Remote Monitoring & Management Help

System Shell: CMD and PowerShell

You can use the System Shell as a standard windows CMD prompt or a PowerShell prompt. Both options have full administrative privileges and can run batch files or WSH (Windows Scripting Host) scripts.

System Shell menu options

Select the Advanced Options menu to choose from actions to restart the shell or execute commands:

  • Restart Shell – terminates the shell process and starts another.
  • CTRL + Break – stops a process from executing inside the shell, without terminating the shell.
  • Clear Output – clears the current output of the shell.
  • Run > Run Local Batch to execute a script loaded from the technician’s computer. This is compatible with any Windows Scripting Host languages.

The Shell Type option defines the type of shell to be executed. Changing from one type to another terminates the first type. It is not possible to have two shell types open simultaneously.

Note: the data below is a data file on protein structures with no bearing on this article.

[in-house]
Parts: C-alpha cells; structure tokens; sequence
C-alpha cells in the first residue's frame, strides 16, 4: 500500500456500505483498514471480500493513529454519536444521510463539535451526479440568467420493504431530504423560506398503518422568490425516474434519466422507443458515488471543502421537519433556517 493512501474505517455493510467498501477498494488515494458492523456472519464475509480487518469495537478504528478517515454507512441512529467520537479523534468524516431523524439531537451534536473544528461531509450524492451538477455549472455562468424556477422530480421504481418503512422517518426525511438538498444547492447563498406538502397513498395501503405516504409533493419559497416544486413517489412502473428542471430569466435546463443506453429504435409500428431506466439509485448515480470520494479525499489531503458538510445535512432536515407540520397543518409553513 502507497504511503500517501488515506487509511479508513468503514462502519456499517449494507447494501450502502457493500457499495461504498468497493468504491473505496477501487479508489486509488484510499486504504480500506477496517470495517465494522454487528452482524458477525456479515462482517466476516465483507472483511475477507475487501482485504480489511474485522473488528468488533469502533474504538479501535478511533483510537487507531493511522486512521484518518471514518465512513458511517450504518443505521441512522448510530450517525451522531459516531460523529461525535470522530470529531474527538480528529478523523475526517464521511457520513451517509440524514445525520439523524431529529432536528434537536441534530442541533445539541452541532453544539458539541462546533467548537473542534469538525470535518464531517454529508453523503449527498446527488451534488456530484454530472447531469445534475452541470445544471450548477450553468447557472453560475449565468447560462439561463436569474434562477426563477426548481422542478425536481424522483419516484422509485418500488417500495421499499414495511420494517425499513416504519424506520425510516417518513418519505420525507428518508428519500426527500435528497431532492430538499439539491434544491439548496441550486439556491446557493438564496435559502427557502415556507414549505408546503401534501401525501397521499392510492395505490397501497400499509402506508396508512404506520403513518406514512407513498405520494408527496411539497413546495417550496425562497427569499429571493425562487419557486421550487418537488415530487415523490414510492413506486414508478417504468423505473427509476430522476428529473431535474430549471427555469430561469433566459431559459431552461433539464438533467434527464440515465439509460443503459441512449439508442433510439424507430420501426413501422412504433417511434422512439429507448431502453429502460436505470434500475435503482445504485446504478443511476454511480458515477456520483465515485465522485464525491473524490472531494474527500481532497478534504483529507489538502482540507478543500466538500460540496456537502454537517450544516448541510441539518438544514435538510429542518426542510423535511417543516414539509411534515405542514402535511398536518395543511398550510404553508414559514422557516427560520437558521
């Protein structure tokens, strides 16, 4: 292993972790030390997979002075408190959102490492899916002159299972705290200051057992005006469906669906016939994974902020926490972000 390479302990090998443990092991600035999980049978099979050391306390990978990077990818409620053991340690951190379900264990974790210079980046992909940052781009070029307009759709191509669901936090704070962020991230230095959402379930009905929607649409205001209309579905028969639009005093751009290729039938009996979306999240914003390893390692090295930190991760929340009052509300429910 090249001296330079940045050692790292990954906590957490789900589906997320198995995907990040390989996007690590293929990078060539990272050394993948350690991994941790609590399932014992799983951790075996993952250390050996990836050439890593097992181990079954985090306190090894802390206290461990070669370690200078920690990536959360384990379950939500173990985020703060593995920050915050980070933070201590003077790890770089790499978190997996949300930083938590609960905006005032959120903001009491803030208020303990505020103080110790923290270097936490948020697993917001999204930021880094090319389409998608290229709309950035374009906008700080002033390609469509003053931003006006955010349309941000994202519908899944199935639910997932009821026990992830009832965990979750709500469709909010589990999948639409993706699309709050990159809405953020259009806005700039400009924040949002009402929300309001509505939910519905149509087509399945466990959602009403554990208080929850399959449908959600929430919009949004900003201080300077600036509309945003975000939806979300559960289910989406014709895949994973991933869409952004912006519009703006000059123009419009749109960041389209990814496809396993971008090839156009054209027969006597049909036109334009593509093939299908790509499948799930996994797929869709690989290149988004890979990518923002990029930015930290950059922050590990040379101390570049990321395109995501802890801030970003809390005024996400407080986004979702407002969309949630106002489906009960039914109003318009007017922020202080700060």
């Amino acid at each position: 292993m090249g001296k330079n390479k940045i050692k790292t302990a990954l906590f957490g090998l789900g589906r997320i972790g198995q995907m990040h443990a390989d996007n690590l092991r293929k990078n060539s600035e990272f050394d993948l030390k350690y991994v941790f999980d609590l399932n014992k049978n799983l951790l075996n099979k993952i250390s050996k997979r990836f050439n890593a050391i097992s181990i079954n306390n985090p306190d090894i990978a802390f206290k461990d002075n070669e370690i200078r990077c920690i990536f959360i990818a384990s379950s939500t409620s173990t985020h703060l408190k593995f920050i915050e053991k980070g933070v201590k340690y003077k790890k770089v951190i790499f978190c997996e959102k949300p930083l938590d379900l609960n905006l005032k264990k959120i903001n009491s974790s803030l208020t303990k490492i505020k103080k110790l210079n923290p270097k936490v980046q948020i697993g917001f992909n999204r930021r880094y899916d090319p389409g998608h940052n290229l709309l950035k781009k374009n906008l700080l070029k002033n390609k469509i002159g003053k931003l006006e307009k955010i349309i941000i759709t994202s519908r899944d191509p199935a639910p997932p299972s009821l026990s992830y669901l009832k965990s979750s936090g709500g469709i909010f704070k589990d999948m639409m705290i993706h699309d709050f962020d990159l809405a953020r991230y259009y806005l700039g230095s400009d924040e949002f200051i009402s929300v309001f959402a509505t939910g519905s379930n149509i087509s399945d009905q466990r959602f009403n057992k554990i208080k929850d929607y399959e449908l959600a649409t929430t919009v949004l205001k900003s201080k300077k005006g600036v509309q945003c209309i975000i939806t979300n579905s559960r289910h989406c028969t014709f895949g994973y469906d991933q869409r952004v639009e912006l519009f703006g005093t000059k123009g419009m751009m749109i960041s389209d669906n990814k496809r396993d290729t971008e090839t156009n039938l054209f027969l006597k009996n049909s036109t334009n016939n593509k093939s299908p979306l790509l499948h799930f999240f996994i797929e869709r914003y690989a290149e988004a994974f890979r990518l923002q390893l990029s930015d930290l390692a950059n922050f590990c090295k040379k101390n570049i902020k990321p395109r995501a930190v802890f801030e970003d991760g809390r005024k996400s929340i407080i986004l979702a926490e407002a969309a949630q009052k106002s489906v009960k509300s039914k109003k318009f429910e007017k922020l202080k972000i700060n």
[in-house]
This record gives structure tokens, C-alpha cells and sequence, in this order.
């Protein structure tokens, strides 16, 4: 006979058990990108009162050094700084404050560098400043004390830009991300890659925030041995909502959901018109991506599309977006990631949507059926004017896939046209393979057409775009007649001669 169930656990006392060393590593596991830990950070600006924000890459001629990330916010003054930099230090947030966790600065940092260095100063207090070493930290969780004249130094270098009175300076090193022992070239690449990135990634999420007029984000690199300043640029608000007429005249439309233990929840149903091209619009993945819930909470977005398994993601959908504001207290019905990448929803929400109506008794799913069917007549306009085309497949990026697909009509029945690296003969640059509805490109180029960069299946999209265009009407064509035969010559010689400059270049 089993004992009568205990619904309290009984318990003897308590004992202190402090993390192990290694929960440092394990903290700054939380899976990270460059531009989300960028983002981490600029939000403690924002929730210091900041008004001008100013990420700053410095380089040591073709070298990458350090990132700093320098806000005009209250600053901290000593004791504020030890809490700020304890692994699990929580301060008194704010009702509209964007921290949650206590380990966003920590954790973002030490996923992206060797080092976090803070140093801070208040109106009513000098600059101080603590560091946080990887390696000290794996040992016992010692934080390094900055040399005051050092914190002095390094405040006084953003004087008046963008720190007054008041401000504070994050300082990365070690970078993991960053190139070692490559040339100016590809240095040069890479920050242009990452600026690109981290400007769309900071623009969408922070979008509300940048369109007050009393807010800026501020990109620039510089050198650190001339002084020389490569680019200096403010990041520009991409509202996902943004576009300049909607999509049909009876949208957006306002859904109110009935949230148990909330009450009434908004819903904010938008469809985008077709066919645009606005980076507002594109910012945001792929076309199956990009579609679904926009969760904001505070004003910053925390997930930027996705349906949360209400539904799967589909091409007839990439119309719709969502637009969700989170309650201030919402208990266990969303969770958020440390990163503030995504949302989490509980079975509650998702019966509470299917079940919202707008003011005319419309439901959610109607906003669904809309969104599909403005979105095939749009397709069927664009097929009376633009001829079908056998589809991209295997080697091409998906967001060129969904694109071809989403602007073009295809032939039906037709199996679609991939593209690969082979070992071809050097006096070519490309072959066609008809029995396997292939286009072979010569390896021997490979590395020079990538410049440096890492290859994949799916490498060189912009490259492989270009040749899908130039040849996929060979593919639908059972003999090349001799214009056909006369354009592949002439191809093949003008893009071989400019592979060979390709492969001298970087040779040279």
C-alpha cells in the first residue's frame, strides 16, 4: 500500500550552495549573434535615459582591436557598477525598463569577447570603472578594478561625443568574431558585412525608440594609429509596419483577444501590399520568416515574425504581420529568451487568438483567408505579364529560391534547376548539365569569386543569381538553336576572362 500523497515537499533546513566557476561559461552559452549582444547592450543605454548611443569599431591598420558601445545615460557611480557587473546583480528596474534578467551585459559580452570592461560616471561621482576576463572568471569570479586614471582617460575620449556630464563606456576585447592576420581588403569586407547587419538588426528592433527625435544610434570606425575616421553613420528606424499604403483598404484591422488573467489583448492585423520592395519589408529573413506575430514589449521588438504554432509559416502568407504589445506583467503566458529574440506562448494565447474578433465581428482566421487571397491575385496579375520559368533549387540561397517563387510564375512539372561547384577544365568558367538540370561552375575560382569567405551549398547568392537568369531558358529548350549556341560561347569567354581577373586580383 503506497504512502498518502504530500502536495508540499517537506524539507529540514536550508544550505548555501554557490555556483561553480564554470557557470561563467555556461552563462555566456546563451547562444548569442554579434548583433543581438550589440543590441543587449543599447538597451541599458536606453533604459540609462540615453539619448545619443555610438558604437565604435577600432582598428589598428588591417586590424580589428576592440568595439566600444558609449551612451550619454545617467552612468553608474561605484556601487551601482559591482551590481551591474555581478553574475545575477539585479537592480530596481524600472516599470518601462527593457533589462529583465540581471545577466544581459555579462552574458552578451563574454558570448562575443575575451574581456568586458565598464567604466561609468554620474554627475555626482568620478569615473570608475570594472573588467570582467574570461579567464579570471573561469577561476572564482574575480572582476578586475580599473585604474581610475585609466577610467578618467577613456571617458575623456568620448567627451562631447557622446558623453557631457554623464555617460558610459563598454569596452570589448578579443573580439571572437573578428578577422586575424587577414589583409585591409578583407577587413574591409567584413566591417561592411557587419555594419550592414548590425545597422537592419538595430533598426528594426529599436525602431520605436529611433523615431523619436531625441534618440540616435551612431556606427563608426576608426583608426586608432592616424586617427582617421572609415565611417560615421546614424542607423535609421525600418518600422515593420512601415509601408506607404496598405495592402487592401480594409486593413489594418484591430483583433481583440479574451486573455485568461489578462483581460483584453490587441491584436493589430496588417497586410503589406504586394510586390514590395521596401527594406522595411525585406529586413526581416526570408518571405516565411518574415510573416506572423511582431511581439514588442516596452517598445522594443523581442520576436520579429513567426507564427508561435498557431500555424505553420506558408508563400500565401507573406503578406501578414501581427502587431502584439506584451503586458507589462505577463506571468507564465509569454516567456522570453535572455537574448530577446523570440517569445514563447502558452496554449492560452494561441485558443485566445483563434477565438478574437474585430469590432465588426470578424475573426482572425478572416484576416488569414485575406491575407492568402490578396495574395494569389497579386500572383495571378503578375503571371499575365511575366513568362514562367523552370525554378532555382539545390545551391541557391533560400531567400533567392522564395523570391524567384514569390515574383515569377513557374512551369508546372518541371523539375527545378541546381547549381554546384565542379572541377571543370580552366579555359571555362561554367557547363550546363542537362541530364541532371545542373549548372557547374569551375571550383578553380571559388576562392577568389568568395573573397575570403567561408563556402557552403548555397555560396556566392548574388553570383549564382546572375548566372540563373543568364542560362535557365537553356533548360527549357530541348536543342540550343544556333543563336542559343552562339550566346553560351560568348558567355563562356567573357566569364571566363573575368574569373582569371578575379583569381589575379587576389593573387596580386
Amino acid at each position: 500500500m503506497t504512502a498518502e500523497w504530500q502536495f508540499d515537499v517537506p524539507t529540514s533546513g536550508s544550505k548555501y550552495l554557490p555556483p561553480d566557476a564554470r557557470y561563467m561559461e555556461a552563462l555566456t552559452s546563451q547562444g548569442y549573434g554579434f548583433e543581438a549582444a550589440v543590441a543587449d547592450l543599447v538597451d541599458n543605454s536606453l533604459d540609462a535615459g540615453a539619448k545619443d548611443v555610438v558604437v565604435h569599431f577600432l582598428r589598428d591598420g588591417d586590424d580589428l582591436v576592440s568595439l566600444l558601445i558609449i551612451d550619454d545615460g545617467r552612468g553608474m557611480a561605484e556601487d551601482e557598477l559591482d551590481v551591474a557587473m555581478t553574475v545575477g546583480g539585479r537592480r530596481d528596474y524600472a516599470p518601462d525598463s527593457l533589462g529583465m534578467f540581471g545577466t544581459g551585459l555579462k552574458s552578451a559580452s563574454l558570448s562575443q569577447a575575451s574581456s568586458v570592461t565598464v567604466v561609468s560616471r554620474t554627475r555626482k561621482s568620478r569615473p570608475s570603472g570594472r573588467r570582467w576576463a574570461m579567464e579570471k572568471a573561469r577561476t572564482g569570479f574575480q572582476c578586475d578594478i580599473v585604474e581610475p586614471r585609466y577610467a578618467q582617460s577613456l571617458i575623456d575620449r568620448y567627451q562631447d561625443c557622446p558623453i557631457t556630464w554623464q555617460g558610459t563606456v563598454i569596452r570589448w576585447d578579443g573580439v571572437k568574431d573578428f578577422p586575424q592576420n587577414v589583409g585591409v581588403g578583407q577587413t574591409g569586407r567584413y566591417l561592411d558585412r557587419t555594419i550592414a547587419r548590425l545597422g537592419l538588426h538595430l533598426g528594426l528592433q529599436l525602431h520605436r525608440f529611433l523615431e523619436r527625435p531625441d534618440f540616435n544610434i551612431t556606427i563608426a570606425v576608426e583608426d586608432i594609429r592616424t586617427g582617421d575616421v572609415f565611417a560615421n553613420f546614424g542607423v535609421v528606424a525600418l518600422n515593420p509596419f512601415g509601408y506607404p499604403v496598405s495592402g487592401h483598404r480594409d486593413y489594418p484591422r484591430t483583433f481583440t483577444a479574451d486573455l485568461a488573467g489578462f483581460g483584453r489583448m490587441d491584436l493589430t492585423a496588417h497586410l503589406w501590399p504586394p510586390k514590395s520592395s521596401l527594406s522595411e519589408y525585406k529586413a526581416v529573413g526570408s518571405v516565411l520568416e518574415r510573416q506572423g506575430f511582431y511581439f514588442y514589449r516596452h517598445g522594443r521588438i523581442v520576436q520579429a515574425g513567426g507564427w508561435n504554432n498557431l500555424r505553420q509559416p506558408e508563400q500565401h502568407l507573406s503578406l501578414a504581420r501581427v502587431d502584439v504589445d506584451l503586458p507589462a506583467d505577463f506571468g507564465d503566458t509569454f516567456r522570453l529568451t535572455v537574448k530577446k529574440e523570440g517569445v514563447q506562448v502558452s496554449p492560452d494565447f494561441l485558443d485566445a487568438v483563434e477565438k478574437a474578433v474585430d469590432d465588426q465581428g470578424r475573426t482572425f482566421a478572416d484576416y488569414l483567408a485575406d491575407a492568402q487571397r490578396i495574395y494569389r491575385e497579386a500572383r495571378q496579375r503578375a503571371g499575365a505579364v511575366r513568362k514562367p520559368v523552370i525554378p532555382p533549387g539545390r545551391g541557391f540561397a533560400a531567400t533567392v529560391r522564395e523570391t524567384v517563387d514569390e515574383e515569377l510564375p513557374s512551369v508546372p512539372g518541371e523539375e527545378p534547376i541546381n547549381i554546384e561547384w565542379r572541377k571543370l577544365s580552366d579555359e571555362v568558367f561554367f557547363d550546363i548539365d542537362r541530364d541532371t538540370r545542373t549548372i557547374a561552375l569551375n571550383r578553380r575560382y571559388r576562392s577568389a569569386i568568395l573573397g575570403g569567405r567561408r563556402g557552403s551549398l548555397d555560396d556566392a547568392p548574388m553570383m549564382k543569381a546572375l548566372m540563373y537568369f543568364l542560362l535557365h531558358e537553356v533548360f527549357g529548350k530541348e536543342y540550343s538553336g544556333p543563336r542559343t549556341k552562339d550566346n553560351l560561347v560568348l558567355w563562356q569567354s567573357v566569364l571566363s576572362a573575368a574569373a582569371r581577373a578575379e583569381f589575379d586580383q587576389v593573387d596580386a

• Windows PowerShell – uses the Windows Powershell, if available. Take Control is compatible with any version of Powershell.
  • Standard Command Prompt – uses the Windows Command Processor (cmd.exe).

Click to execute the command.

Use the following keys to access the command history in the command box (where supported):

  • Ctrl+Home – displays the first command inserted
  • Ctrl+End – displays the last command inserted
  • Ctrl+Up – displays the previous command history
  • Ctrl+Down – displays the next command history


Where PowerShell is not enabled on the remote computer the terminal returns an object create error.

The PowerShell terminal only displays the command prompt information for computers running PowerShell 5 or later. Computers running PowerShell v4 and below will execute entered commands, but do not show the output information.

Refer to the Microsoft article Windows PowerShell System Requirements for PowerShell versions and supported Operating Systems.

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